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WASHINGTON -- The US Food and Drug Administration on Friday approved Levaquin, an antibiotic made by Johnson & Johnson unit Janssen Pharmaceuticals Inc., for treatment of the now-rare plague.
The agency also approved the drug to reduce the risk of contracting the plague after exposure to Yersinia pestis, the bacterium that causes the disease.
The bug, despite its devastating track record before the advent of modern medicine, is now extremely rare in most parts of the world. There are about 1,000 to 2,000 cases each year.
Plague is a mainly animal disease that humans can contract from fleas, other animals or laboratory exposure. The disease could also be used as a bio-terrorism agent, the FDA said.
The FDA based its approval on an efficacy study on African green monkeys because it isn't feasible or ethical to conduct trials on humans.
The agency granted Levaquin a priority review. It joins streptomycin, doxycycline, tetracycline and other antibacterial drugs among the FDA-approved treatments for plague.
Originally posted by jefwane
I have been prescribed Levaquin a couple of times. Once was for a flu that led to me getting pneumonia, and a couple of years later for a respiratory infection that wouldn't respond to weaker antibiotics. The main side effect I caught was some really bad nausea and mud-butt, but I recovered from pneumonia pretty quickly, and the second time I recovered from the infection within a couple of days.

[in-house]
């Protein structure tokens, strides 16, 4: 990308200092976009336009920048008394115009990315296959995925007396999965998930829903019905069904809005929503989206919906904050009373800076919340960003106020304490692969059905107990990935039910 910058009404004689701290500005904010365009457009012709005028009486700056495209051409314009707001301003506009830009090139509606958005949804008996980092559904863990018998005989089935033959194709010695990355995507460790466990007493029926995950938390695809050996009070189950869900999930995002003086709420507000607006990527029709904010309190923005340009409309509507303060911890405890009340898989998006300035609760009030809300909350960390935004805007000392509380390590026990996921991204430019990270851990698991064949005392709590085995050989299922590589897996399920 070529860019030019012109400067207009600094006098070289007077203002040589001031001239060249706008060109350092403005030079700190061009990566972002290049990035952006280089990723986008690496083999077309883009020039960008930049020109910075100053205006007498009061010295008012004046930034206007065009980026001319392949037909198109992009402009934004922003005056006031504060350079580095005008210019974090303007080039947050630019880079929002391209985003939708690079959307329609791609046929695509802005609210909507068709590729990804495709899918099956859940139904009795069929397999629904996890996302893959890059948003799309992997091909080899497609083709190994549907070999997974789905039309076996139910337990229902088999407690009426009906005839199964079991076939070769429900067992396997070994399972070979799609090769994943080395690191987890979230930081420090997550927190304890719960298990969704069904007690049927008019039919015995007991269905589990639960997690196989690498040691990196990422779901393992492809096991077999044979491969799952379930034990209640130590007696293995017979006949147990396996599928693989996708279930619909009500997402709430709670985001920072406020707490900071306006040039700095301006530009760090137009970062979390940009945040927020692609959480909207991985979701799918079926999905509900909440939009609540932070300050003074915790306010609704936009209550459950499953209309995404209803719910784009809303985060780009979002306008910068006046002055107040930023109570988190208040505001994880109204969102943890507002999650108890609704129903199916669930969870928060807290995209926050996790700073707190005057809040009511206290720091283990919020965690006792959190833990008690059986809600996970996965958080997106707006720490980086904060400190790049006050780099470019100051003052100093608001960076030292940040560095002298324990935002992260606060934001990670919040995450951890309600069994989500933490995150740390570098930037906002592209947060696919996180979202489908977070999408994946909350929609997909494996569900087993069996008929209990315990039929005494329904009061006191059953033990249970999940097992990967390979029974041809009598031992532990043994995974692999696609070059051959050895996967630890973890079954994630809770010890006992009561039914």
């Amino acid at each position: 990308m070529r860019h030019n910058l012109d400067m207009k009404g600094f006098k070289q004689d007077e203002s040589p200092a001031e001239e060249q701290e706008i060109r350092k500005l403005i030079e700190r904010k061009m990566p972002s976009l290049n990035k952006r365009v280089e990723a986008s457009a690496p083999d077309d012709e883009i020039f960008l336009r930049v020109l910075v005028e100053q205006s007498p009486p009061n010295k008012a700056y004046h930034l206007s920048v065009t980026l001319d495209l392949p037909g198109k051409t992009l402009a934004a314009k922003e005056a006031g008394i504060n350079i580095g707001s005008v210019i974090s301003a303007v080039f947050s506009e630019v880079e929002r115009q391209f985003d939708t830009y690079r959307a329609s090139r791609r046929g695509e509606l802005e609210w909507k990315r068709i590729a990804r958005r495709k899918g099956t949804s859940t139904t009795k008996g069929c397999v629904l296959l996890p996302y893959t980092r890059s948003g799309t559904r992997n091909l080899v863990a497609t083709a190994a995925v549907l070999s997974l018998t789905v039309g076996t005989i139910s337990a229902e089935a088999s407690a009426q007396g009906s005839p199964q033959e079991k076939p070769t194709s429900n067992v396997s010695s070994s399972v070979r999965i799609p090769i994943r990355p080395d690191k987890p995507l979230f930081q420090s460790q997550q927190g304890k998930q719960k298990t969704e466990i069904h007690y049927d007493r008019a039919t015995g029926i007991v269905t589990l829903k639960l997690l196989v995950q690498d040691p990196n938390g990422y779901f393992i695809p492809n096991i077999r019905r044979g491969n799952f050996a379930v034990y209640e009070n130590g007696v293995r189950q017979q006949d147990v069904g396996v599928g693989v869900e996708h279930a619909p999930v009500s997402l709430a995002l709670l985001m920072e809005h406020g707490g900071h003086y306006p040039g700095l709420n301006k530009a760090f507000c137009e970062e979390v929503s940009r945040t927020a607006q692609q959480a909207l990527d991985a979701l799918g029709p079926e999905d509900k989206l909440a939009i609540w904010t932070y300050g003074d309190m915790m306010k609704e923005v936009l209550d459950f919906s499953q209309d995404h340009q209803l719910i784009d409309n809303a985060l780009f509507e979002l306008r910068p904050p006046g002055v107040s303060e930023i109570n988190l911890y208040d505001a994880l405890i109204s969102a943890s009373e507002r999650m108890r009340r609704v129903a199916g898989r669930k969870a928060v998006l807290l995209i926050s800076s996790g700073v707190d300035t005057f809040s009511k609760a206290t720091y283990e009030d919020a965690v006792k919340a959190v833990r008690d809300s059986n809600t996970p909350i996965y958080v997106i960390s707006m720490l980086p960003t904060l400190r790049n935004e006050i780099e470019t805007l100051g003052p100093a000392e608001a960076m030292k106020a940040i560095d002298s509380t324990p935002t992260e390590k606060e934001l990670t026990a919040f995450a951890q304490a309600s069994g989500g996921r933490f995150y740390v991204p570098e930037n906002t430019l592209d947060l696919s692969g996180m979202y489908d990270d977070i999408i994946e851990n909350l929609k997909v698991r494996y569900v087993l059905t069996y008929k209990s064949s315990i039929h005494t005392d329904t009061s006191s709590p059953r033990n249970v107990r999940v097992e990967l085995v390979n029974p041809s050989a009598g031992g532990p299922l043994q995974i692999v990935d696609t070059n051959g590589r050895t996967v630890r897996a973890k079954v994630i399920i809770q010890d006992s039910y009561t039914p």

In the two or three years between the prescription I noticed a couple of things. The price dropped dramatically between the first and second prescription. I don't remember the exact count on the first prescription but it was 3-5 pills and $40 after co-pay. The second scrip was the same count but the co-pay was the normal $15. I can't remember if the drug went from "formulary" to "non-formulary" in my insurance plan or went full generic. I would expect that this is a pretty profitable drug for J&J so it makes sense that they attempt to get as many approved uses as possible.edit on 12-5-2012 by jefwane because: (no reason given)edit on 12-5-2012 by jefwane because: (no reason given)
Originally posted by MaryStillToe
reply to post by earthinhabitant
Levaquin is dangerous and should only be taken in life threatening instances. It has been linked to weakened tendons and tendon ruptures. I did some research on this drug a few years ago after a doctor tried to get me to take it for an upper respitory infection. When I aked the doctor to prescribe an effective alternative, he seemed annoyed and tried to convince me that Levaquin was most effective. Needless to say, I got a second opinion.
This guy wasn't so lucky:
edit on 12-5-2012 by MaryStillToe because: (no reason given)